Seattle Transportation Levy Would Pay For Bridges, Sidewalks, Bike Lanes

September 8, 2014

 

Replacing aging bridges and re-paving major arterials are two things a Seattle levy on this year’s ballot promises to do.  Seattle Proposition 1 would put $930 million into transportation projects over the next 9 years.  It's a replacement, of sorts, for Seattle's Bridging the Gap levy, which is expiring. However, the new property tax measure will cost homeowners more than the old one did.

The tax would cost the owner of a median priced ($450,000) Seattle home about $275 per year or $12 extra in property taxes a month. The expiring Bridging the Gap levy cost the same homeowner $130 per year.

 

To kick off the campaign for Seattle Proposition 1, labor, business and social service advocates joined Seattle Mayor Ed Murray under the Fairview Avenue Bridge on Lake Union. The bridge is supported by 65-year-old wooden timbers. Murray said the spot to hold the announcement was chosen for a reason.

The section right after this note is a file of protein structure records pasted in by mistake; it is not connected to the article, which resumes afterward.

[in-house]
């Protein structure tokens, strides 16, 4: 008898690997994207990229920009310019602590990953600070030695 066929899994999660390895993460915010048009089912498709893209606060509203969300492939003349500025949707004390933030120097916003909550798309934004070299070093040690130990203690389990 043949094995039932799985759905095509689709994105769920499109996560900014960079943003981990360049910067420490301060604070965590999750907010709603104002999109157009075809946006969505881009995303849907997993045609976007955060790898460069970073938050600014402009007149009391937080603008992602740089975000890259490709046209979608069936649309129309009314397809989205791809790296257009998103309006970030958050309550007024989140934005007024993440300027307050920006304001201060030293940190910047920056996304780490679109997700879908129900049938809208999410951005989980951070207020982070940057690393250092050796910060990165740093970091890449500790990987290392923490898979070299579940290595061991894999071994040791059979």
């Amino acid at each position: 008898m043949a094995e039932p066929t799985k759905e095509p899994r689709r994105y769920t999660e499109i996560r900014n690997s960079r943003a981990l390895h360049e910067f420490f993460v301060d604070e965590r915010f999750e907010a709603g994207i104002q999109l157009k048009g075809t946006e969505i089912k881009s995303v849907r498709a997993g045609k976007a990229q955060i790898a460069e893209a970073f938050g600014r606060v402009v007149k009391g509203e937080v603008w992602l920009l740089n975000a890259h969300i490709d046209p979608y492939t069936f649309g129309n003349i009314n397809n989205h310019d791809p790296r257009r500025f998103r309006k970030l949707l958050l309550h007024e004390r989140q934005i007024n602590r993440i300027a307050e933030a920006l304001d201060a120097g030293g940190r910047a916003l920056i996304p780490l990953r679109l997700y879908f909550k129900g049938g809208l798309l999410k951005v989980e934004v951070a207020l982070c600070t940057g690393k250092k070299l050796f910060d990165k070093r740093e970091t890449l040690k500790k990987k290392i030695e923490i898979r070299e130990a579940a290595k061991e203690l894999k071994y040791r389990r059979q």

"This wooden supported bridge, the last remaining wooden supported bridge in the city, is structurally outdated and seismically not safe," Murray said.

 

If voters approve Proposition 1, Fairview is one of the bridges slated to be replaced.

Also on the project list are sidewalk repairs and improvements and 50 miles of new protected bike lanes. There are also plans to provide city funding for a new Link Light rail station at Graham Street in southeast Seattle's Rainier Valley neighborhood. 

 

Last year, Seattle voters approved a tax measure to increase Metro bus service in the city. Mayor Ed Murray calls this levy, "the logical next step."

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